How Indy legend AJ Foyt scaled racing’s greatest heights

How Indy legend AJ Foyt scaled racing’s greatest heights


AJ Foyt’s career is one very few can beat in terms of success and none can rival for longevity. In an article originally published in Autosport magazine on 26 August 2010, Charles Bradley rewinds the clock with the American legend to tell his amazing story…

When it came to his fellow racers, AJ Foyt bruised many a rival’s ego. And if they put him in the wall, or called him a punk to his face, the no-nonsense Texan wouldn’t think twice about bruising their faces too.

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No one has a career record quite like Anthony Joseph Foyt Jr; and, for sure, no one ever will. Four Indianapolis 500 victories from 35 consecutive starts. A Le Mans 24 Hours victory at his first (and only) attempt. A Daytona 500 and 24 Hours winner in NASCAR and Porsche 935 respectively. A two-time IROC champion. The most wins in USAC history – across Indy cars, midgets and sprint cars – and the most titles, too.

A.J.Foyt, Coyote-Ford/Foyt, 1st position in victory lane

Photo by: Motorsport Images

Love him or loathe him (plenty have done both), his race wins have spanned four decades. An all-American hero, he’s an icon for those who worship at the cathedral of speed that is Indianapolis Motor Speedway. Although Foyt broke his back in NASCAR and smashed his legs and almost lost his right arm in Indy car, nothing (certainly not doctors, what did they know?) would stop him from getting straight back in his race car as soon as humanly possible.

Many have doubted his sanity over the years to come back time and again after such big wrecks, but Foyt’s self-belief during his pomp was a cut above that of the mere mortals surrounding him.

“I know a lot of people said I’d never live to be 22,” says Foyt [now 85 in 2020]. “I did get past that, y’know? At the same time, I dunno if that’s good or bad, what with older age and all. That’s life I s’pose.

“I guess back then I just lived from race to race. Even if I ran in second, and felt like I coulda won, I’d be disgusted with myself until I won another race.”


Photo by: Michael L. Levitt / Motorsport Images

His urge to become a racing driver was ingrained for as long as he can remember. The son of a mechanic, Foyt first drove at the age of three, tearing around the outside of his family home (turning left, of course) in a tiny petrol-powered racer his father had built for him.

He soon learned that if he slid the rear end, and clipped the nose tight to the corner of the house, he’d get more speed on the following straight. Two years later, in his first midget-style machine, he beat an adult in a show race at his local speedway – not bad for a five-year-old.

It was also in those formative years that he was teased in the paddock about his father’s cars not being quick enough to win. He vowed to prove them wrong. And how.

Breaking into the big time

Foyt had to wait until he hit legal driving age before his career could begin in earnest (although an ill-advised outing around the yard one evening in his dad’s full-blown midget racer ended with him setting the car on fire). When his father’s business partner, Dale Burt, decided to quit racing, Foyt took his place racing for his dad.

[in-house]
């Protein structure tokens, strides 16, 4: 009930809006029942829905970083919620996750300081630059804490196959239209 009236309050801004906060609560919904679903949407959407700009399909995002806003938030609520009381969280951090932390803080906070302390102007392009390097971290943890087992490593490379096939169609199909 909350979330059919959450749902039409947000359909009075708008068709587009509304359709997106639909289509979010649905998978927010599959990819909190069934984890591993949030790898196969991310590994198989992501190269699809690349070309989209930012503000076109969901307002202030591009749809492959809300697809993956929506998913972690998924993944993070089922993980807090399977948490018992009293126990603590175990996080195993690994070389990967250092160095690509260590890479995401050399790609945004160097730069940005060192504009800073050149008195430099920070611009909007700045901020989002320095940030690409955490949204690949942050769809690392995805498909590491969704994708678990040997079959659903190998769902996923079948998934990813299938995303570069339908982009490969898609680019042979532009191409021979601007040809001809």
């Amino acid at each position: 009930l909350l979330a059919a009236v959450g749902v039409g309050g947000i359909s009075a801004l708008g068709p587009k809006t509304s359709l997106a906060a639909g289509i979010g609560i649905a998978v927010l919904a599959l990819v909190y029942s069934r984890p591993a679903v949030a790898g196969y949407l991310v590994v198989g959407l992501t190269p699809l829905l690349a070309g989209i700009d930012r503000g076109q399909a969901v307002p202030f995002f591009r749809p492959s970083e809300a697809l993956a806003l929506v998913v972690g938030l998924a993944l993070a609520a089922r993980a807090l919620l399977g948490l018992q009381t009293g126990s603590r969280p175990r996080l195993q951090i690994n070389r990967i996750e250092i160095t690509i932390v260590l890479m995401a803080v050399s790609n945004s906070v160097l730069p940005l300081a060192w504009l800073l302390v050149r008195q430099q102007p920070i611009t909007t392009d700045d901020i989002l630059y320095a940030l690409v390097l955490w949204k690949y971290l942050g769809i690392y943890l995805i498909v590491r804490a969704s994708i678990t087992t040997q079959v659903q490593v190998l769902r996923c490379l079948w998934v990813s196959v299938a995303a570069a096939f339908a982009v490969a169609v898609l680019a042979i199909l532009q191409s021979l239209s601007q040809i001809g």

“I started racing in midgets and sprint cars on dirt, high-banked half-mile ovals, and came into Indy cars from that way,” he says. “I think that helped me a lot, running on dirt. A lot of these guys who are real fast in Indy car, put them in a li’l midget in a five-mile sprint race, they wouldn’t know their right from their left. A couple of ’em would be fast, but most would be lost.

“When I was young I ran Salem, Indiana, which was a half-mile, high-banked and very dangerous. The feeling was if you could run in the high groove in a sprint car you’d make a good Indy car driver. I guess they figured that, or they figured you were crazy.

“My father owned some good cars. So I just took it up from there. I did a lot of work on my own cars, and built a lot of the motors for my own stuff. I’d run ’em on the dyno myself.

“The drivers today have all that computer stuff on the car, so you can tell them what mistakes they’re making, and what the mechanics need to do,” he says. “Before, it was you and your mechanic, and you had to discuss what to do to go faster. If you got along good, and he figured you out, you’d have a good team.”

Foyt’s childhood in his father’s garage had taught him how cars and engines worked, and his thirst for engineering ran almost as deep as it did for driving.

“Today, you could have a driver and an engineer who ain’t that good, but as long as they’re good with the computer, because it tells you everything you need to know, it’ll make you look like you’re a real good race driver.”

A.J .Foyt

Photo by: IndyCar Series

In 1958, long before the computer age, Foyt got his Indy car break, and the stars were so well aligned that he hit the big time with a top team. Sam Hanks’ retirement after winning the ’57 Indy 500 led to another ace, Jimmy Bryan, switching teams, leaving Al Dean in need of someone to drive his Kuzma-Offenhauser – the Dean Van Lines Special (above).

Foyt says: “Jimmy left there after winning three championships with Dean Van Lines, then they hired me as a rookie, and I said, ‘Holy cow! These guys have been winning championships and now they want me to fill his shoes.’ That was my big break.”

Start of the glory days